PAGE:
echo "Waiting for NFS..."
    sleep 5s
# extra time just in case mounting takes a bit more time than usual
sleep 5s

mv $TMP_NAS_DUMP $BACKUP_PATH/nas/vm-dump

# backup the rest of the containers/vms
vzdump --mode stop --dumpdir $BACKUP_PATH/dump  --exclude 101

restic -r $RESTIC_MOUNT/restic backup --tag server "${PVE_BACKUP_SET[@]}" $CLOVER_PATH $BACKUP_PATH

# clean up

As my R720 doesn't support NVME boot loading, I use Clover, the initial bootloader used to start Proxmox, which uses its own bootloader (GRUB). I simply backup my clover boot files for convenience, in case I have to set-up my R720 from scratch again.

Backing up my TrueNAS VM is a bit tricky, considering it hosts the NFS share where the backups are stored, and Proxmox powers off nodes in order to reliably back them up. This causes the NFS server to go down, and Proxmox hangs while trying to access the share.

In my script, I've handled this issue by specially backing up the VM into a directory on the Proxmox host first, and then copying it over inside NFS after it's back up. To check the status of the NFS server, I used the PVE storage manager utility.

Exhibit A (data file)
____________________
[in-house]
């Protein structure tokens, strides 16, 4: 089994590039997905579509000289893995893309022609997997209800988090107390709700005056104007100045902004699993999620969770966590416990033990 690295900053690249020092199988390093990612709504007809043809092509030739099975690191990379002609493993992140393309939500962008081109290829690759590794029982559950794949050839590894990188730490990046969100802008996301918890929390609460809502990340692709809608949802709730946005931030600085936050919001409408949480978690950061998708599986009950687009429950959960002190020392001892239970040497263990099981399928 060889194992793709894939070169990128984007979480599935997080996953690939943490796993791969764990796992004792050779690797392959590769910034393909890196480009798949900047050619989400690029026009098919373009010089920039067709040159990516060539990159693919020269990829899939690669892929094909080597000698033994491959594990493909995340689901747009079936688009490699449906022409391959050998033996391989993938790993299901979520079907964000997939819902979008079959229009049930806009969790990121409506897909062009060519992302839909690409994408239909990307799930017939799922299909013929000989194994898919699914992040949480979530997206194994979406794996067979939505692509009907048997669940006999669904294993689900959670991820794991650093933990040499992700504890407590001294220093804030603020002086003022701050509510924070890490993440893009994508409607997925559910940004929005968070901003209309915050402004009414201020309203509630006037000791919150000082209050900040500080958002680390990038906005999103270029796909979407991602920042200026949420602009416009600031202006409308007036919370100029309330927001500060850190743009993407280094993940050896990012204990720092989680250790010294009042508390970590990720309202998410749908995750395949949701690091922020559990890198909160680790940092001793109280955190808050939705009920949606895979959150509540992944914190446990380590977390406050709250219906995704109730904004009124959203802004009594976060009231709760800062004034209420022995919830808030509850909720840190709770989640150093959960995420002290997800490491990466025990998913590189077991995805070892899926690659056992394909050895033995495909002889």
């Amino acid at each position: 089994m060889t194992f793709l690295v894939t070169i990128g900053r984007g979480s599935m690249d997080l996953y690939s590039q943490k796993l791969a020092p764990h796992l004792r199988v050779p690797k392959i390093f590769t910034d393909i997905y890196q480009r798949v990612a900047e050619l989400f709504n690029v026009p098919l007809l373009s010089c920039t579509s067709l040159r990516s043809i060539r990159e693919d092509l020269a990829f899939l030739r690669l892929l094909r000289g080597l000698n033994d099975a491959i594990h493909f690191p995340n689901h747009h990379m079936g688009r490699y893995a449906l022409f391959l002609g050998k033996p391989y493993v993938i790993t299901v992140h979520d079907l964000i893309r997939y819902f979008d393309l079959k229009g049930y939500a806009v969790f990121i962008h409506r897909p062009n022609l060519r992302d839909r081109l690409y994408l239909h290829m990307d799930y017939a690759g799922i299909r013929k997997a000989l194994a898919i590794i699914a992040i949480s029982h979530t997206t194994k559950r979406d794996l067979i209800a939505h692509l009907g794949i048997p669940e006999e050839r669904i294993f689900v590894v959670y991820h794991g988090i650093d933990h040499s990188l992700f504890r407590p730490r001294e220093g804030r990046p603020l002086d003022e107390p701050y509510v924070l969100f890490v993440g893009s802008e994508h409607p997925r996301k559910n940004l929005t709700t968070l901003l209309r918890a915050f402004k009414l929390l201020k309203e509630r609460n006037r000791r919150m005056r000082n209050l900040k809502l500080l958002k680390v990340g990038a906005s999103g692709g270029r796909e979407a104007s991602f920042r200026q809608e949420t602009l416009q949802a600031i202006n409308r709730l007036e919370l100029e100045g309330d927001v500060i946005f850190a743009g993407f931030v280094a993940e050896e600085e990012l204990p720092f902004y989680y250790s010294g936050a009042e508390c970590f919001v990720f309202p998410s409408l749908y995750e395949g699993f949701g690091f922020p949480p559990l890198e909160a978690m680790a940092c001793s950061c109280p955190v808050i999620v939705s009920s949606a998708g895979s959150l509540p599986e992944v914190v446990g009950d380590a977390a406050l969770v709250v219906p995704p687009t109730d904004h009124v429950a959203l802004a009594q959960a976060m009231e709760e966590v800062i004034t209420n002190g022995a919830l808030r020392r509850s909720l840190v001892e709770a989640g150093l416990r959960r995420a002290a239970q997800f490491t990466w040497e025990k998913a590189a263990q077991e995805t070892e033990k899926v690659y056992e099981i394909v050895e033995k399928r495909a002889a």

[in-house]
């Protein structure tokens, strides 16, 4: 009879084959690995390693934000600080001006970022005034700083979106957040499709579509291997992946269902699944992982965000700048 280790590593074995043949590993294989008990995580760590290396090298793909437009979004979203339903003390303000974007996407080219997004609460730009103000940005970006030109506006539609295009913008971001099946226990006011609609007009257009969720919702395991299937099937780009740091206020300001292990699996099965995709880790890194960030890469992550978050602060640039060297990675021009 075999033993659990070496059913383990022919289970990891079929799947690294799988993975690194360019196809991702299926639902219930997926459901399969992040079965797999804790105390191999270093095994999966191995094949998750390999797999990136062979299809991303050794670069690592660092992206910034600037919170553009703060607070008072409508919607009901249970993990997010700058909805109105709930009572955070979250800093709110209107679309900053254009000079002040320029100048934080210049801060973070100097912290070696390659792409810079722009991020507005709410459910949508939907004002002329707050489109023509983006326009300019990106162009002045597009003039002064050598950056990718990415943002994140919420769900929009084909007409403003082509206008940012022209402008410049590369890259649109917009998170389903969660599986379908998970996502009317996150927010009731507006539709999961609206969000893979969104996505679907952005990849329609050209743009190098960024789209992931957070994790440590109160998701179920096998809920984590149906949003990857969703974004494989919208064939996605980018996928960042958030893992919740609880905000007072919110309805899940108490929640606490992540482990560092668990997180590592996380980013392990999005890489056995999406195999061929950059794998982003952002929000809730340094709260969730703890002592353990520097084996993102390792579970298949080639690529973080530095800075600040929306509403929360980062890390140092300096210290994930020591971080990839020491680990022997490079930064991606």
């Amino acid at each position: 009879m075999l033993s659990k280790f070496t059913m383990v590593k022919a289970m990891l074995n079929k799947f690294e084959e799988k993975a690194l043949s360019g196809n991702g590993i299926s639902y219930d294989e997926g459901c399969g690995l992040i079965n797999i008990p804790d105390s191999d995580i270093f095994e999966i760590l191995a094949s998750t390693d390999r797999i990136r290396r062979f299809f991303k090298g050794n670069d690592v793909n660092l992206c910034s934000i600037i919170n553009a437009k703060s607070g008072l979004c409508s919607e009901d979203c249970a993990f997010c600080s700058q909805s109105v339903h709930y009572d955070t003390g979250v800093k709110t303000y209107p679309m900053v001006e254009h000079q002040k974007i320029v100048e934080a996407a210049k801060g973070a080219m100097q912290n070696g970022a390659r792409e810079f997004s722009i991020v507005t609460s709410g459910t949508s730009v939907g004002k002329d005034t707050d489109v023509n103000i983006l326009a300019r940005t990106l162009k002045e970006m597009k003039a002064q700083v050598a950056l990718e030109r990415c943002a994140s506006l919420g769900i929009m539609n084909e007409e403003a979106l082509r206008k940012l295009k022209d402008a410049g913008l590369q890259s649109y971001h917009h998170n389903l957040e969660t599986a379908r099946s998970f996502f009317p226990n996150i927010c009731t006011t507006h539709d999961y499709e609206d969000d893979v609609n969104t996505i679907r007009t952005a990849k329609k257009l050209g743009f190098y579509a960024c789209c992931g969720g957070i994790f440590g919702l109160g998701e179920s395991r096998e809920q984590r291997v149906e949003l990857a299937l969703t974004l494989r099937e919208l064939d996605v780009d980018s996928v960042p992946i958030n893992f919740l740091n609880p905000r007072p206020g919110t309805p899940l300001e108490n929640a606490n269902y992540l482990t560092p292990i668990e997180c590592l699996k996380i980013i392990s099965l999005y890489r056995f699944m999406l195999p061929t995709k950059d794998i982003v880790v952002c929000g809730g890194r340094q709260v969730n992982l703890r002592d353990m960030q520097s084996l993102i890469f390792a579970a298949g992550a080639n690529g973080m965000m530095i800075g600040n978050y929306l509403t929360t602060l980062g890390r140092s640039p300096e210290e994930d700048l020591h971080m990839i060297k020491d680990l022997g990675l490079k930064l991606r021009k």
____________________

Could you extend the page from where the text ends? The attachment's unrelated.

Next Steps

You can take the automation one step further and have them automatically run every month using Cron. Personally, I prefer overseeing the process with a sense of control, so I stick to manually triggering these jobs (one command away).

Admittedly, I am still on the search for a reliable and affordable cloud storage service for storing a copy of these backups. Backblaze B2 seems to be the most promising out of the options I've considered.

For the time being, I've opted to use another external drive stored inside a bank locker. Every 6 months, I mirror the original and up-to-date backup drive to this off-site copy using rsync. It's been working great so far, but I plan on looking into B2 in the future for a more streamlined setup.


If you have multiple devices and are looking to get started with configuring a hassle-free mostly-automated backup strategy, Restic and bash scripting are your two best friends.

This article was mostly a documentation of a backup workflow that works mainly for my specific setup. Regardless, I hope it serves as a valuable point of reference for creating your own Linux backup scripts.

As always, happy hacking!